The writing process
Transcript of a filmed talk with author Christopher Rush about how he writes.
Well, I have a very specific way of writing. For a start I like to rise early. The brain works fantastically for me at five in the morning. A cold shower. Cold shower or cold bath. Hot coffee and then to the desk.
For me it's pencil and paper. I still write the way I was taught by Miss Sangster I think or Miss Bellsbie in St Monans primary one in 1949. And I still slope my writing towards the door as we were taught to do in those days.
But basically, to be serious, I'm comfortable with the feel of a pencil. You know there's an old-fashioned idea that the goose quill they used in the old days was taken from a living animal and, you know, there's a kind of life force goes through you, down through your arm and out through the good quill. It doesn't happen like that. of course, but I'm comfortable with it.
I've never learned to use a computer. I've tried once or twice and got so frustrated with it that I wanted to kick it. You can't kick something that costs £1,000. So no. Pencil, rubber, sharpener. And I always write on a kind of A4 writing pad. Always only one one side of the paper, the right hand side. Then if I want to make changes, I can put them in on the left hand side. So it's a simple way of working.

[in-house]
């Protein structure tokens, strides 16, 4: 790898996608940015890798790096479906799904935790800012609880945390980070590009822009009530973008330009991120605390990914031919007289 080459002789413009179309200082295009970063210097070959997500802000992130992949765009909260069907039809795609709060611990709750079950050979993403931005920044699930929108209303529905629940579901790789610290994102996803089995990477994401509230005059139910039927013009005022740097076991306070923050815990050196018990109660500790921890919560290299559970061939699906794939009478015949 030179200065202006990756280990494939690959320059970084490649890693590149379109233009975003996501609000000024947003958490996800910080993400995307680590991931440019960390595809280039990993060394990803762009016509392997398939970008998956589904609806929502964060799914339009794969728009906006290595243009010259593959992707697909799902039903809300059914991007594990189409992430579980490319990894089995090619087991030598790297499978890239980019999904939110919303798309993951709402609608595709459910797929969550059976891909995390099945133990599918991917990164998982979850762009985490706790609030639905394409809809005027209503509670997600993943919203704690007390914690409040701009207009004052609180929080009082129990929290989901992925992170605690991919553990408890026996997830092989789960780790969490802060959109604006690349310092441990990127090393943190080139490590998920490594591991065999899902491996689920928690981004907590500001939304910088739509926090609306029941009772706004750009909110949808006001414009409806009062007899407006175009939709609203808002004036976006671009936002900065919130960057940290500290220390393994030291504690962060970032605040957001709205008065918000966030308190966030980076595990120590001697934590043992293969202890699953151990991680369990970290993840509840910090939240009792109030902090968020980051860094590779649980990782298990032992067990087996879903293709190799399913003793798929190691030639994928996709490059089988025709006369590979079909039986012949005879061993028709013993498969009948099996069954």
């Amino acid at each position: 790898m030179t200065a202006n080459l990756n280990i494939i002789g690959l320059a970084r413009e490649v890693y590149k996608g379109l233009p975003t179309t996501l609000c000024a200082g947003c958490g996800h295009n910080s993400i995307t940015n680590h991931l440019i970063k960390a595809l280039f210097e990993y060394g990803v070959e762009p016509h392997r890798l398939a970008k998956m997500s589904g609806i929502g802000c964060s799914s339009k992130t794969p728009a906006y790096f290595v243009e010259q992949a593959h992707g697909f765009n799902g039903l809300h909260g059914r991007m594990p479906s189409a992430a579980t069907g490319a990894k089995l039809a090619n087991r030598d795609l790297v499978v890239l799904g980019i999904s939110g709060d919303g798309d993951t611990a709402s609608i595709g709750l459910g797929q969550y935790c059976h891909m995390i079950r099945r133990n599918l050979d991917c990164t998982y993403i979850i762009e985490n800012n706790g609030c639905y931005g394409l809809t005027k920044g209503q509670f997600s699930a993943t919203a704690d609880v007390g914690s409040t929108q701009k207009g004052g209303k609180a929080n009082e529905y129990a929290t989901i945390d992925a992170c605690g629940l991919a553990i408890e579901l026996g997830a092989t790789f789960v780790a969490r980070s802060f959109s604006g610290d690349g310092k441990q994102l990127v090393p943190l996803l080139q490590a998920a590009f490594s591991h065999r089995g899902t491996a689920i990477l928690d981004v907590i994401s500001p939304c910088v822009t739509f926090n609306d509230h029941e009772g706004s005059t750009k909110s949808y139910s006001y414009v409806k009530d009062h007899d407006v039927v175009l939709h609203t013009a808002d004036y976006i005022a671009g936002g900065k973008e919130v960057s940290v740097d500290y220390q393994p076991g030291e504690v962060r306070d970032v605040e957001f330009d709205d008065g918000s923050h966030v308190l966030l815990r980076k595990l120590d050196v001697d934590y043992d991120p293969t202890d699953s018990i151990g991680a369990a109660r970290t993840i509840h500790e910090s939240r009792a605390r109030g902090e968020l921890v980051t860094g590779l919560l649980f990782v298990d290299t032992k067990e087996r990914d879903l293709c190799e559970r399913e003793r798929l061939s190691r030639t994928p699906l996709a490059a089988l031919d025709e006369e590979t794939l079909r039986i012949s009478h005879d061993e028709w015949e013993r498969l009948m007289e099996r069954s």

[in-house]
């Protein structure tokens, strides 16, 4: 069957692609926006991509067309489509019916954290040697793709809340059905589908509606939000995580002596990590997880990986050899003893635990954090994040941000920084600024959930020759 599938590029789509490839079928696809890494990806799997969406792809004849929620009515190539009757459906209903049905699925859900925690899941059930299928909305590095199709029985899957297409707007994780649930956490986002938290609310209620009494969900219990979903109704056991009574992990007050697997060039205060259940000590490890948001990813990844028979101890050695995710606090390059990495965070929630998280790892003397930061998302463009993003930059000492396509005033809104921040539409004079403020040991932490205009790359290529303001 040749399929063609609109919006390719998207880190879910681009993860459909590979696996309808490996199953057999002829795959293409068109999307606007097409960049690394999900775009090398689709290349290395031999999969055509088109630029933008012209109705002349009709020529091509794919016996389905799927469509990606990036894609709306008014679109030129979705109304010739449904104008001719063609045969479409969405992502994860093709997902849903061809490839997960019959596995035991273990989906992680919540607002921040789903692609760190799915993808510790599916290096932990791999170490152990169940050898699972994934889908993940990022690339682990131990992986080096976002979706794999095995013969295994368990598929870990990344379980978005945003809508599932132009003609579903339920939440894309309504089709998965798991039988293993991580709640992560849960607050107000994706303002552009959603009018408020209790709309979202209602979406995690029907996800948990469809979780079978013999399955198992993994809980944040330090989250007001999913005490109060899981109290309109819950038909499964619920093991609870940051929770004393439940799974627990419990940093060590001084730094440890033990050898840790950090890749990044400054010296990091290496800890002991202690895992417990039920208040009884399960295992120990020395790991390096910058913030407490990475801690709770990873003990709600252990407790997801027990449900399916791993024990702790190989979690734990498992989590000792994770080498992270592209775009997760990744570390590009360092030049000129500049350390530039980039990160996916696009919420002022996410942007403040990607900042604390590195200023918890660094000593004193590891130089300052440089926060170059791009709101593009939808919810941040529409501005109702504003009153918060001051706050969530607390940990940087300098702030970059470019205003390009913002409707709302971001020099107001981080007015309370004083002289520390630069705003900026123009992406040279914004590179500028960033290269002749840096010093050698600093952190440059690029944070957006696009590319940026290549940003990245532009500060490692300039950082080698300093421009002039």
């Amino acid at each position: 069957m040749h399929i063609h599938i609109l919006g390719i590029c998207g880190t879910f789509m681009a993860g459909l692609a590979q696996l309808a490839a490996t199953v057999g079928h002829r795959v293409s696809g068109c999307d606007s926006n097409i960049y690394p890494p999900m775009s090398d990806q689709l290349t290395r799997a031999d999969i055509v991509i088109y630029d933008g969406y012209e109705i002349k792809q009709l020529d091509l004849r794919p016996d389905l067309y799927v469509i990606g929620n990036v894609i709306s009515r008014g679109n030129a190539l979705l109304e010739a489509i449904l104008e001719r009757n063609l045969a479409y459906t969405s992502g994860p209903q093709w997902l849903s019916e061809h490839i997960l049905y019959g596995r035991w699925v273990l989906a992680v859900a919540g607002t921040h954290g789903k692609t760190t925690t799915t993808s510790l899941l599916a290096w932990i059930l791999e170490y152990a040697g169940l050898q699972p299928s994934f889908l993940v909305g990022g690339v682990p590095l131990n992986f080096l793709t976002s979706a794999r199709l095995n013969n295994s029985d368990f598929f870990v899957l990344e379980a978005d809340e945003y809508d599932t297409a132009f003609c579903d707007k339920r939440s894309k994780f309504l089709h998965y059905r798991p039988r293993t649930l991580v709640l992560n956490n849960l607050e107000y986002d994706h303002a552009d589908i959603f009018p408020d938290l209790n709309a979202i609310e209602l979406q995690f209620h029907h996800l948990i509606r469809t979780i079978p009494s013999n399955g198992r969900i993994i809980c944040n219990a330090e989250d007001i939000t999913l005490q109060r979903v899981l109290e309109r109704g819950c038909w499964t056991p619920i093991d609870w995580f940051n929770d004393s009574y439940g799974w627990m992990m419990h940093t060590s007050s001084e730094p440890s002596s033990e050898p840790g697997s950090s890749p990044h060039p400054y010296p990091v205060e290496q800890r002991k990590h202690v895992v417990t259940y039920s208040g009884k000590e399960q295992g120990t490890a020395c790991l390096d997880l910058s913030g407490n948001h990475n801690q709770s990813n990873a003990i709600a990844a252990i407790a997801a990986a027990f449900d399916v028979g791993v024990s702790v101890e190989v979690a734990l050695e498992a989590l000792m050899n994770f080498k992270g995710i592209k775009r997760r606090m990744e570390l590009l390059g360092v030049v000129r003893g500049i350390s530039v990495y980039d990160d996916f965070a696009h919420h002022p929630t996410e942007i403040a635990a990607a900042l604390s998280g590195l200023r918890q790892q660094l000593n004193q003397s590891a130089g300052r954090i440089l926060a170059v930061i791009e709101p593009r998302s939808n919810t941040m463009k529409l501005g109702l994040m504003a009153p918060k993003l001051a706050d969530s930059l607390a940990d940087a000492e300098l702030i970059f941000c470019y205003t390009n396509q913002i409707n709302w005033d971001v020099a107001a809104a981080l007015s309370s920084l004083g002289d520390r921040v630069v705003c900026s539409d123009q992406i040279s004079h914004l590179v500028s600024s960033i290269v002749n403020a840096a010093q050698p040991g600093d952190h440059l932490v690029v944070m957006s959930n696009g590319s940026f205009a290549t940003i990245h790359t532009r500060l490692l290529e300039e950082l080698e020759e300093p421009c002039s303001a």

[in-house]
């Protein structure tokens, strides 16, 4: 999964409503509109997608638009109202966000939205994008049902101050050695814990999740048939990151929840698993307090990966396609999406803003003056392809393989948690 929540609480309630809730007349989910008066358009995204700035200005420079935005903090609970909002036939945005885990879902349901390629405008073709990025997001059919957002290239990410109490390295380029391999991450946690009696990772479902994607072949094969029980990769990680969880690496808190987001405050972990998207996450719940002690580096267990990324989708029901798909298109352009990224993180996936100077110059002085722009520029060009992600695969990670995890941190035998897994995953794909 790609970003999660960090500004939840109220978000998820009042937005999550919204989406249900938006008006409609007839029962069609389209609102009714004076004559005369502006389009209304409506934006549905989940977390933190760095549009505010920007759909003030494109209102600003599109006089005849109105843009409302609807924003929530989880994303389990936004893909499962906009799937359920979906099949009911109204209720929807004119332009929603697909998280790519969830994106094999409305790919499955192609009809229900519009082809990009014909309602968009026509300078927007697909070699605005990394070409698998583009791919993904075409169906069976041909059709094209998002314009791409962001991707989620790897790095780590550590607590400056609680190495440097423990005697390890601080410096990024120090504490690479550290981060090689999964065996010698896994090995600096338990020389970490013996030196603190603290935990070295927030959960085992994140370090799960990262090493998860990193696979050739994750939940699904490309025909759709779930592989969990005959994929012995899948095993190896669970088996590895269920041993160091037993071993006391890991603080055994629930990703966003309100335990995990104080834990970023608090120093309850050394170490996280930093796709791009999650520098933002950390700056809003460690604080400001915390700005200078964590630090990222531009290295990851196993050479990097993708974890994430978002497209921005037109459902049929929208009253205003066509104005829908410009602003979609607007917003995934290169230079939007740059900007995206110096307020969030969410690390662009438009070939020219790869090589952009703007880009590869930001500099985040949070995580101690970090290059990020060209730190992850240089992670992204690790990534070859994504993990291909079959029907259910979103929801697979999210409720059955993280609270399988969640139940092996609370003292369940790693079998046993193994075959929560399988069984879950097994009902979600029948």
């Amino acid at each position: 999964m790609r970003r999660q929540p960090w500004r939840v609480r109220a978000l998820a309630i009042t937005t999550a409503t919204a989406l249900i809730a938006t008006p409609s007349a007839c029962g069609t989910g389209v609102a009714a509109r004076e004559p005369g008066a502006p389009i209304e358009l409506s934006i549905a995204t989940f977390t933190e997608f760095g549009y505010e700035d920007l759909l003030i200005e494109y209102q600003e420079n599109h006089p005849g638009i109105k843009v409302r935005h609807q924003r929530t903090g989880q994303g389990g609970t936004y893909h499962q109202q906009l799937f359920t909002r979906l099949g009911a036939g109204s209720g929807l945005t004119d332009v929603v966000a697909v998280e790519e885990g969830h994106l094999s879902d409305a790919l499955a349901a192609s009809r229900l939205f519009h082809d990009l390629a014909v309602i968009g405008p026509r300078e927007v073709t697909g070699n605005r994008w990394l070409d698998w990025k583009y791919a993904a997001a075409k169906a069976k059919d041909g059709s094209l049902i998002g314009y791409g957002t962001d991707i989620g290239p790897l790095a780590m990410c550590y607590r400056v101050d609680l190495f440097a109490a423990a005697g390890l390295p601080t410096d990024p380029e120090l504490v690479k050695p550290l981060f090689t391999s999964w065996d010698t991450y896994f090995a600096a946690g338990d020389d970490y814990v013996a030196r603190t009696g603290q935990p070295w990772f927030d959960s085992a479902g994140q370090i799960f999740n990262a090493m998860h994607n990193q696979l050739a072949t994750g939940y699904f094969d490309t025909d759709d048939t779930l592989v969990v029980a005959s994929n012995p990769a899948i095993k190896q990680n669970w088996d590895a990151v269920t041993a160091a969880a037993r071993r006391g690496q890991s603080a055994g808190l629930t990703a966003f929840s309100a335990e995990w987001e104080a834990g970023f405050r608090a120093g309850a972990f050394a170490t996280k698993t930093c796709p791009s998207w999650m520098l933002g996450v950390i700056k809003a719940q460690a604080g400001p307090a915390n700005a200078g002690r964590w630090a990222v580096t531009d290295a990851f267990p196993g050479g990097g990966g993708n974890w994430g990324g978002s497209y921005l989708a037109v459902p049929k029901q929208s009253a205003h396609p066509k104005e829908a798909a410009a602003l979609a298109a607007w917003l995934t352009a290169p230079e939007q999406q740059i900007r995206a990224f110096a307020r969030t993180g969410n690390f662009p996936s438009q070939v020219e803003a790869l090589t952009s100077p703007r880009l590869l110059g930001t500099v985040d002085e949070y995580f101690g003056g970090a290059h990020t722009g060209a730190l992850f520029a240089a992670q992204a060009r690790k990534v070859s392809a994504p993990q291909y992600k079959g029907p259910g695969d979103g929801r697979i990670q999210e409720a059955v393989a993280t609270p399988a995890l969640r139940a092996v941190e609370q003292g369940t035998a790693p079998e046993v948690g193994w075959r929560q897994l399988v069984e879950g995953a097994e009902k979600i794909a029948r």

By the time you're done. of course, the page starts to look like a battlefield. Pencil, blue marks, red marks, black marks, different colours of ink. I always hesitate to move to the typewriter, because as soon as I've typed something and I see it in print, as it were, it achieves a kind of fixity that may well be false.
I have too much respect for the printed word, I suppose, so I always delay until the last possible moment before moving to the typewriter and bashing it out on a fairly old-fashioned typewriter. And even then, of course — well, I have my script before me, but as soon as you start typing you'll be changing the script in the action between your head and the typewriter keys and what's written on the page.
And I have to say, after it's typed very little gets changed after that, for me, anyway. Unless a publisher comes along and says: 'I want this changed'. But once it's typed, that's it.